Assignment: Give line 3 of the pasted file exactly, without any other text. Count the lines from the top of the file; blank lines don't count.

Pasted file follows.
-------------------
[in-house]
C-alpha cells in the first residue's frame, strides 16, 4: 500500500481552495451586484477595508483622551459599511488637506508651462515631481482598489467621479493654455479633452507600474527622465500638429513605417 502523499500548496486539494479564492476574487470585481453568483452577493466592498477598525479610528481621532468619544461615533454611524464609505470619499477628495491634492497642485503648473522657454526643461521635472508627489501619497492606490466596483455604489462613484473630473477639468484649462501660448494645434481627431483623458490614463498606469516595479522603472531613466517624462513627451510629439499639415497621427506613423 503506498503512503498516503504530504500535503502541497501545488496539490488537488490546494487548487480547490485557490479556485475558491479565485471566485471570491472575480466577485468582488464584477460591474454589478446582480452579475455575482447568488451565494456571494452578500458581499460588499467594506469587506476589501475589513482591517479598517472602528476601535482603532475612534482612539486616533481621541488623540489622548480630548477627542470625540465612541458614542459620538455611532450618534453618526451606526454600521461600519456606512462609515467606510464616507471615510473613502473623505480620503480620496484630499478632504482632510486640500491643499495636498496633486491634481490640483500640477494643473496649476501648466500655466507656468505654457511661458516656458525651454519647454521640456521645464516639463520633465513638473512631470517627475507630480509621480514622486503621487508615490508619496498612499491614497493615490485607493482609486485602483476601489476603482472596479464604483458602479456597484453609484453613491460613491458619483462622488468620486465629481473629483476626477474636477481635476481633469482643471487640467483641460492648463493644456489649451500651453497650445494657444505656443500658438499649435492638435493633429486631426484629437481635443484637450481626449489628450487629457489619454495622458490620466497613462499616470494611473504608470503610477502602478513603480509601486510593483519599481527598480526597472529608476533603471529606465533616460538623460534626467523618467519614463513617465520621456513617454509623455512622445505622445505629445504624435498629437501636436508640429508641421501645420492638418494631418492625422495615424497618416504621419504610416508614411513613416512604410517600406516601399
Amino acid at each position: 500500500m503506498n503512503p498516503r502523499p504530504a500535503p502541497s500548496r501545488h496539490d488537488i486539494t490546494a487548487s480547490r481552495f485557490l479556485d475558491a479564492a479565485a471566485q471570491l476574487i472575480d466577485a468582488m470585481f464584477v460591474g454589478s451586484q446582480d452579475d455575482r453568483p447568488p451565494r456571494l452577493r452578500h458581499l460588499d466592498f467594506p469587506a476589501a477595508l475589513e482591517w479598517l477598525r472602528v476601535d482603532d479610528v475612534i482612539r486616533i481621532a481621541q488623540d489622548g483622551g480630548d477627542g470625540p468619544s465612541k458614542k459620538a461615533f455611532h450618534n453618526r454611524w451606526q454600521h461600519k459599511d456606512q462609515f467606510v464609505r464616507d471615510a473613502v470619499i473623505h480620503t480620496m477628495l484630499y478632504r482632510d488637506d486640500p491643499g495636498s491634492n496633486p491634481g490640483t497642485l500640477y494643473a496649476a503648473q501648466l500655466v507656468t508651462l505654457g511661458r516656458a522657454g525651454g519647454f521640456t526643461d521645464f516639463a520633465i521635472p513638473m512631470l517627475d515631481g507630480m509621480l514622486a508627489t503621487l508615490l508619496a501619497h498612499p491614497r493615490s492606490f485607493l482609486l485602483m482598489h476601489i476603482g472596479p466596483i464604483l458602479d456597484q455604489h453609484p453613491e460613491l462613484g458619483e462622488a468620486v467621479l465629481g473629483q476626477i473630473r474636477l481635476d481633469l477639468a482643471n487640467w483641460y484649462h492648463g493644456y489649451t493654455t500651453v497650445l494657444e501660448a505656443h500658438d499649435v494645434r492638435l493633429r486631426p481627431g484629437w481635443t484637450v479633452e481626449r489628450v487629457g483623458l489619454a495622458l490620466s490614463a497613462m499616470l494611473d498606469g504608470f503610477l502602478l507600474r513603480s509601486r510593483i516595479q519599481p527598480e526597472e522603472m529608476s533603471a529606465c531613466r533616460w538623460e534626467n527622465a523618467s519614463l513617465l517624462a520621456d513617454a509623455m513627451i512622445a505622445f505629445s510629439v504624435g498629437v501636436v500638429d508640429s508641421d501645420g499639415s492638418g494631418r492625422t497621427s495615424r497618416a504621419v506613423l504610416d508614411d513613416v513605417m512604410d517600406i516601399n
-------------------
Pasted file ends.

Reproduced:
Amino acid at each position: 500500500m503506498n503512503p498516503r502523499p504530504a500535503p502541497s500548496r501545488h496539490d488537488i486539494t490546494a487548487s480547490r481552495f485557490l479556485d475558491a479564492a479565485a471566485q471570491l476574487i472575480d466577485a468582488m470585481f464584477v460591474g454589478s451586484q446582480d452579475d455575482r453568483p447568488p451565494r456571494l452577493r452578500h458581499l460588499d466592498f467594506p469587506a476589501a477595508l475589513e482591517w479598517l477598525r472602528v476601535d482603532d479610528v475612534i482612539r486616533i481621532a481621541q488623540d489622548g483622551g480630548d477627542g470625540p468619544s465612541k458614542k459620538a461615533f455611532h450618534n453618526r454611524w451606526q454600521h461600519k459599511d456606512q462609515f467606510v464609505r464616507d471615510a473613502v470619499i473623505h480620503t480620496m477628495l484630499y478632504r482632510d488637506d486640500p491643499g495636498s491634492n496633486p491634481g490640483t497642485l500640477y494643473a496649476a503648473q501648466l500655466v507656468t508651462l505654457g511661458r516656458a522657454g525651454g519647454f521640456t526643461d521645464f516639463a520633465i521635472p513638473m512631470l517627475d515631481g507630480m509621480l514622486a508627489t503621487l508615490l508619496a501619497h498612499p491614497r493615490s492606490f485607493l482609486l485602483m482598489h476601489i476603482g472596479p466596483i464604483l458602479d456597484q455604489h453609484p453613491e460613491l462613484g458619483e462622488a468620486v467621479l465629481g473629483q476626477i473630473r474636477l481635476d481633469l477639468a482643471n487640467w483641460y484649462h492648463g493644456y489649451t493654455t500651453v497650445l494657444e501660448a505656443h500658438d499649435v494645434r492638435l493633429r486631426p481627431g484629437w481635443t484637450v479633452e481626449r489628450v487629457g483623458l489619454a495622458l490620466s490614463a497613462m499616470l494611473d498606469g504608470f503610477l502602478l507600474r513603480s509601486r510593483i516595479q519599481p527598480e526597472e522603472m529608476s533603471a529606465c531613466r533616460w538623460e534626467n527622465a523618467s519614463l513617465l517624462a520621456d513617454a509623455m513627451i512622445a505622445f505629445s510629439v504624435g498629437v501636436v500638429d508640429s508641421d501645420g499639415s492638418g494631418r492625422t497621427s495615424r497618416a504621419v506613423l504610416d508614411d513613416v513605417m512604410d517600406i516601399n